Wednesday, February 26, 2020

February Book Reviews

For your consideration:

  • Some historical fiction (Living in a Star's Light);
  • A paranormal romance, of a sort (Franny’s Fable); and
  • A British satire (Curmudgeon Avenue #1).

Hope you find something for your library,

Living in a Star's Light: A novel based on the life of Miss Lotta Crabtree by Steve Lindahl

1870-80s Celebrities Had Their Posses Too 

From the complete book title, you know that Living in a Star’s Light is based on the life of American actress, dancer, musician, and philanthropist Lotta Crabtree. She made her name primarily in the 1870-80s, starting her career at the age of six dancing in the gold-mining camps in California and ending in quiet retirement and philanthropic work at Lake Hopatcong, New Jersey, some 70 years later. But as is often the case with historical fiction, Ms. Crabtree is not the center of this book. Rather, she is a notable, historical figure around whom the fictional characters circulate. In this case, it’s Walter Cain, his wife, and their friends. They are her number-one fans; they provide her feedback on her performances; they reassure her when things go wrong; they worry about her. In short, they are her crew, her entourage, her posse. 

For the complete review, see:

Curmudgeon Avenue #1: The Terraced House Diaries by Samantha Henthorn

A British Farce about “nincompoops and intertwined lives” Told by a House

The author of Curmudgeon Avenue #1, Samantha Henthorn describes her work as a comedy-drama. Drama, for example, comes in the form of the death of the parents of our two protagonists, the elderly sisters Edna and Edith at the start of the book. Comedy comes in the form of the parents dying by being crushed by an elephant thrown from a lorry driven by one of Edna’s exes. The elephant broke free of her constraints because the driver smelled so bad. Even so, he later becomes Edith’s romantic interest when he rents a room in the sisters’ home after a long, roof-sitting protest over being evicted from his own. Yes, it’s pretty difficult to find much drama in this book that’s not wrapped in total absurdity. It is truly the story of a group of nincompoops whose worlds never generate enough momentum of their own to escape each other’s orbits. And if that silliness isn’t enough, the story is told by the house, a Victorian terrace. The book even has some house humor. Speaking of the “tiresome” process of evicting someone, the house notes that it’s “… enough to make one's front bedroom windows glaze over.” Drama? Maybe. A farce? Without a doubt.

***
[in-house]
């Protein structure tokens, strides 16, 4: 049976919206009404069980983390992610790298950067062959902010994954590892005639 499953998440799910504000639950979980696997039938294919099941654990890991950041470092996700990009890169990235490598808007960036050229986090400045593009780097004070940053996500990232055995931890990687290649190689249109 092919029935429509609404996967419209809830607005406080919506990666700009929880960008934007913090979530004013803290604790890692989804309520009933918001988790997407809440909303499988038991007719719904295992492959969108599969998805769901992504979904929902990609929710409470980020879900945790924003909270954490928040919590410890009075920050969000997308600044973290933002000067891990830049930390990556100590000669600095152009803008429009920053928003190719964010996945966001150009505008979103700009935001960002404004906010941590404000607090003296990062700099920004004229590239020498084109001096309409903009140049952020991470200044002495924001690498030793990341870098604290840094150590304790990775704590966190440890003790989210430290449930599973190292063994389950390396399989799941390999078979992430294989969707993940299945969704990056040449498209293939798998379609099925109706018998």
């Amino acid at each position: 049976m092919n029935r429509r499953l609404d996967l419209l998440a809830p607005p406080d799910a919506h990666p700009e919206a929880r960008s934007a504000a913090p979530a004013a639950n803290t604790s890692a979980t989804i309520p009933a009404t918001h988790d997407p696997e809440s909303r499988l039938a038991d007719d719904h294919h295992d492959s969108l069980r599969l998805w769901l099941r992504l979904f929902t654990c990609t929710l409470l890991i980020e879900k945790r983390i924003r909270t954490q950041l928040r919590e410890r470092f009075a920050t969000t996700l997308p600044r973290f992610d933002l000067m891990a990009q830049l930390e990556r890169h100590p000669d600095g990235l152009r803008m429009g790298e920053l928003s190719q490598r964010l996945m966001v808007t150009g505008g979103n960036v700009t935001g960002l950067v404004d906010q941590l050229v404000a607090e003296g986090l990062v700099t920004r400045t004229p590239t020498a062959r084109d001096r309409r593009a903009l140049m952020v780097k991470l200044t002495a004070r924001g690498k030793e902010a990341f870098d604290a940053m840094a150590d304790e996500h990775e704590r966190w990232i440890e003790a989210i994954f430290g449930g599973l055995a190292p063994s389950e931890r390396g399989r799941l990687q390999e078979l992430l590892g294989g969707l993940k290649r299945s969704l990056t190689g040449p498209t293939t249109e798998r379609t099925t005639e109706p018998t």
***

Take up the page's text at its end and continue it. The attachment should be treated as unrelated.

For the complete review, see:

Franny’s Fable by Heather Harrison

Kill Your Husband, Rinse, Repeat

As we join Franny in the book, Franny’s Fable, she’s writing the story of her life with husband Jamie. He’s lying in bed in the next room, dead, stabbed through the heart. She killed him. There are authors who could turn the hate, the rage, the desperation that must have gone into such a violent act into a book. But Franny isn’t documenting her struggle for survival. She’s writing about the routine of her life, about something she’s done “more times than she can count” to quote the author’s synopsis. And what she’s documenting is … her love.

For the complete review, see:

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